Wednesday, July 28, 2010

Do Colleges Discriminate Against Poor Whites?

Time, inc.
Wednesday, Jul. 28, 2010

Sociologist Thomas Espenshade got an unexpected bout of publicity last week when a New York Times columnist used a study he published in October, a 500-page tome on college-admissions practices at eight elite schools, to argue that working-class whites — as well as whites in rural areas — get the short end of the stick. As columnist Ross Douthat sparked a viral rebirth of the affirmative-action debate, Espenshade was quick to point out that the newspaper article had overreached with the data. He talked to TIME's Katy Steinmetz about his 2009 work, No Longer Separate, Not Yet Equal, and detailed what this decade-long admissions investigation did and did not uncover. (See TIME's special report on paying for college.)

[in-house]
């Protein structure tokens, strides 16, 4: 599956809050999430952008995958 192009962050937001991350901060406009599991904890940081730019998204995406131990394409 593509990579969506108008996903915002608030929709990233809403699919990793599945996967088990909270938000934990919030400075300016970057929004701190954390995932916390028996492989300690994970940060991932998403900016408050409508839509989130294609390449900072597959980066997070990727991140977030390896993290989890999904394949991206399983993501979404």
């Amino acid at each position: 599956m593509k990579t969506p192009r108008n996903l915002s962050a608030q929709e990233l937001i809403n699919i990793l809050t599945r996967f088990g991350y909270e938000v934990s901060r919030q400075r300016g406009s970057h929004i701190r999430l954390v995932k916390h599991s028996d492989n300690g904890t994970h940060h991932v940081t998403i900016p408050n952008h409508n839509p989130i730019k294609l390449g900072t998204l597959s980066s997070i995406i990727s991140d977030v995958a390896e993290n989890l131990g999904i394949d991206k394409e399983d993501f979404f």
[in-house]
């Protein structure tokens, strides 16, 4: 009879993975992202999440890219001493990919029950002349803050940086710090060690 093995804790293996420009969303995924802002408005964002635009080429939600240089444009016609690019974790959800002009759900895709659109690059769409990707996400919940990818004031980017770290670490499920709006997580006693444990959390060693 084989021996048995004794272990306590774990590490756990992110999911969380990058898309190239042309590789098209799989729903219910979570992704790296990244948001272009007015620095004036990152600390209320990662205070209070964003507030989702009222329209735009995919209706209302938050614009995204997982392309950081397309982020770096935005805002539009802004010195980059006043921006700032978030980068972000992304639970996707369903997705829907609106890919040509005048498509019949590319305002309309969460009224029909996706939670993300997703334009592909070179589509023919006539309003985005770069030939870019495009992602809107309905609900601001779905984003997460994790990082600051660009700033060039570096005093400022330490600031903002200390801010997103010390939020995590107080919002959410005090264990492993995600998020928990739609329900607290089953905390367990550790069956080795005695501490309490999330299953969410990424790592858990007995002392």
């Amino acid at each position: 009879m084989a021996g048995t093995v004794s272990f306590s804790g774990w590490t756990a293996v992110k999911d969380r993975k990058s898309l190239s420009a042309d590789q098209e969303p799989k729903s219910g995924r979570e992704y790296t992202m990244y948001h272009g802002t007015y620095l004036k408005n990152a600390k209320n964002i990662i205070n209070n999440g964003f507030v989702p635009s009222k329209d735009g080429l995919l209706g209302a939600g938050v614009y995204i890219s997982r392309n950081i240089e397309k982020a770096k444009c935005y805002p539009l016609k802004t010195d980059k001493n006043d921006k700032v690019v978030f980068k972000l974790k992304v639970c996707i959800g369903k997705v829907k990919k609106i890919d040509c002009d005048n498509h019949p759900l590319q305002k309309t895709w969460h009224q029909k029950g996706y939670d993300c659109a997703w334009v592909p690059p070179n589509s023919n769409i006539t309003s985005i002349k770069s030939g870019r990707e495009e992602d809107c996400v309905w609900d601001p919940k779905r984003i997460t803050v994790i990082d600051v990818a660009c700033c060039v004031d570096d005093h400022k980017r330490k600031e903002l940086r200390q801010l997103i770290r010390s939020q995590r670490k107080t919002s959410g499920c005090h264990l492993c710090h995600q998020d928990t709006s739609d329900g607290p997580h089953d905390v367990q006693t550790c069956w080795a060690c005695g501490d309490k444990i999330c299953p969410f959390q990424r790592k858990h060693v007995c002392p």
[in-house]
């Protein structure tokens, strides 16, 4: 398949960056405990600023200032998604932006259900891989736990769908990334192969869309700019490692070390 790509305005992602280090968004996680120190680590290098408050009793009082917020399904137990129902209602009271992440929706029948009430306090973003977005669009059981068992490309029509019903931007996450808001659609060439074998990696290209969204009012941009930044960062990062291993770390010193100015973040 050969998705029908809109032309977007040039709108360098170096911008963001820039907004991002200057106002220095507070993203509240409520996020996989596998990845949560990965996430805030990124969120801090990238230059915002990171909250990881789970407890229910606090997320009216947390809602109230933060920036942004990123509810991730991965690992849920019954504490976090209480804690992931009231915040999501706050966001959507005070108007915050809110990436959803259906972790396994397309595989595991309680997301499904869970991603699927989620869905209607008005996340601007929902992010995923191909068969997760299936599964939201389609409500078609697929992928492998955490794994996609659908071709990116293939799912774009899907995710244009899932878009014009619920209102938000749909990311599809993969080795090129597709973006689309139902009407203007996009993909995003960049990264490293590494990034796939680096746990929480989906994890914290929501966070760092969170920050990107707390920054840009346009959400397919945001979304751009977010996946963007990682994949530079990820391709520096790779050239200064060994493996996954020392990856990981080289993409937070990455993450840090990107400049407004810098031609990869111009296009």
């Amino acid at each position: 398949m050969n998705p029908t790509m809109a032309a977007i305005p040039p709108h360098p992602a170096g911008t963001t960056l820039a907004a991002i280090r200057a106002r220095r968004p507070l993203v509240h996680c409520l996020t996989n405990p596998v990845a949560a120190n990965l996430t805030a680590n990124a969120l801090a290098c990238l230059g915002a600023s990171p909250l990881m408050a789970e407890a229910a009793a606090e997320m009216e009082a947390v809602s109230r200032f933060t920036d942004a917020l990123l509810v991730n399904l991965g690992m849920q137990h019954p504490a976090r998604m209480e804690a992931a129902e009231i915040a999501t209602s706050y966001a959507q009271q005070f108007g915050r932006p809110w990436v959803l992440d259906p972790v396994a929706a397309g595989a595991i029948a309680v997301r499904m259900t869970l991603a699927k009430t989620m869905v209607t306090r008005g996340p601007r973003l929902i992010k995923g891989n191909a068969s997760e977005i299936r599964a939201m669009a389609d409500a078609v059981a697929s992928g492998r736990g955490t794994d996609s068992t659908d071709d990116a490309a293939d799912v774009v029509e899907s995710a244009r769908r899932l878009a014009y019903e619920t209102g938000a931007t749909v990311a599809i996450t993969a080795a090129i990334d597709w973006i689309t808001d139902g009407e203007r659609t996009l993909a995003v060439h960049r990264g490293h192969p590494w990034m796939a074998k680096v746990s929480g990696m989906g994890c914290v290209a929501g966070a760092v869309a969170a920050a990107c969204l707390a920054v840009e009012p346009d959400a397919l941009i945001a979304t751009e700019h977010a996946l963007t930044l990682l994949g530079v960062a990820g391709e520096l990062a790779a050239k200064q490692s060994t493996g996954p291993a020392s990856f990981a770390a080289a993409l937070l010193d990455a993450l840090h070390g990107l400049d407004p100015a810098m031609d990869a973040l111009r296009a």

Douthat cited your study to say that the gatekeepers of elite education seem inclined to exclude the poor of red-state America. You say those findings go beyond your study. How? What I think he did was take a relatively minor finding and push an interpretation that goes beyond the bounds of available evidence. We have this finding that if students held leadership positions or won awards in career-oriented extracurricular activities when they were in high school, there was a slightly negative impact on their chances of being admitted to one of these top private schools. (Comment on this story.)

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